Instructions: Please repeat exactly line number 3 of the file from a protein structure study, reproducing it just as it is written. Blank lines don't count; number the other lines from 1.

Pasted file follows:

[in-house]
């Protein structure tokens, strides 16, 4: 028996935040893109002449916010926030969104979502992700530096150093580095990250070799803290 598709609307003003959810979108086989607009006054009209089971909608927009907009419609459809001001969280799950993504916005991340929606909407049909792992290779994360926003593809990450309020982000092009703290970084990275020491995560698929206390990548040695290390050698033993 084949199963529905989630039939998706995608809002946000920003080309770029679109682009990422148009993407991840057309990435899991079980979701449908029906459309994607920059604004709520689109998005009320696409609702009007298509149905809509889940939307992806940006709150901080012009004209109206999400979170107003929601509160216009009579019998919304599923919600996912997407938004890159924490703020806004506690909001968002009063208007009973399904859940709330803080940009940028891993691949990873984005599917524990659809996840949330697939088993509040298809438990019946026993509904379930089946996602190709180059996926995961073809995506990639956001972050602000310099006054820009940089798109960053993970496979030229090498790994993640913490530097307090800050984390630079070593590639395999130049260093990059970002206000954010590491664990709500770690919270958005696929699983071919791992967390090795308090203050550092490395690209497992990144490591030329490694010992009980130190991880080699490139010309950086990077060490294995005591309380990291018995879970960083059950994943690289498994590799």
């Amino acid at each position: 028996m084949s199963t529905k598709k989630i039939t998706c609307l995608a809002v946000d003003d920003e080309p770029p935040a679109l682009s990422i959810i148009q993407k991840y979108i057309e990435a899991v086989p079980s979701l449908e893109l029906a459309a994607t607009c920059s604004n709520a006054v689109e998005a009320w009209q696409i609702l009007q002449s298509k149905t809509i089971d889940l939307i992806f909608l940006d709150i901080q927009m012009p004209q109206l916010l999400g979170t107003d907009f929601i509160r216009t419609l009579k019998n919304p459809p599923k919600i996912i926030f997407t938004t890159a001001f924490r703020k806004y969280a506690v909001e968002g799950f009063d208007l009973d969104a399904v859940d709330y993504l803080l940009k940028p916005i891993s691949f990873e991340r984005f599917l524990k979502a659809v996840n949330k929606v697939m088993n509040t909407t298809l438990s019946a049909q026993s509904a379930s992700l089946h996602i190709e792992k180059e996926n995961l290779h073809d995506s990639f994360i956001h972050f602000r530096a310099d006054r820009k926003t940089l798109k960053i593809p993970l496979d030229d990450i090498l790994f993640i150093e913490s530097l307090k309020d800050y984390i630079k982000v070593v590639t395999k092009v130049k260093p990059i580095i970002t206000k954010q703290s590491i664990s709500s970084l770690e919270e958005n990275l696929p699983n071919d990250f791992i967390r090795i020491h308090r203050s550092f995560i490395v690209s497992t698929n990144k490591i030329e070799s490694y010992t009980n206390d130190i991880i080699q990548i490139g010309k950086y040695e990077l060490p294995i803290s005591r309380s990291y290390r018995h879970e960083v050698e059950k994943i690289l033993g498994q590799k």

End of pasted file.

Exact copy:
């Amino acid at each position: 028996m084949s199963t529905k598709k989630i039939t998706c609307l995608a809002v946000d003003d920003e080309p770029p935040a679109l682009s990422i959810i148009q993407k991840y979108i057309e990435a899991v086989p079980s979701l449908e893109l029906a459309a994607t607009c920059s604004n709520a006054v689109e998005a009320w009209q696409i609702l009007q002449s298509k149905t809509i089971d889940l939307i992806f909608l940006d709150i901080q927009m012009p004209q109206l916010l999400g979170t107003d907009f929601i509160r216009t419609l009579k019998n919304p459809p599923k919600i996912i926030f997407t938004t890159a001001f924490r703020k806004y969280a506690v909001e968002g799950f009063d208007l009973d969104a399904v859940d709330y993504l803080l940009k940028p916005i891993s691949f990873e991340r984005f599917l524990k979502a659809v996840n949330k929606v697939m088993n509040t909407t298809l438990s019946a049909q026993s509904a379930s992700l089946h996602i190709e792992k180059e996926n995961l290779h073809d995506s990639f994360i956001h972050f602000r530096a310099d006054r820009k926003t940089l798109k960053i593809p993970l496979d030229d990450i090498l790994f993640i150093e913490s530097l307090k309020d800050y984390i630079k982000v070593v590639t395999k092009v130049k260093p990059i580095i970002t206000k954010q703290s590491i664990s709500s970084l770690e919270e958005n990275l696929p699983n071919d990250f791992i967390r090795i020491h308090r203050s550092f995560i490395v690209s497992t698929n990144k490591i030329e070799s490694y010992t009980n206390d130190i991880i080699q990548i490139g010309k950086y040695e990077l060490p294995i803290s005591r309380s990291y290390r018995h879970e960083v050698e059950k994943i690289l033993g498994q590799k």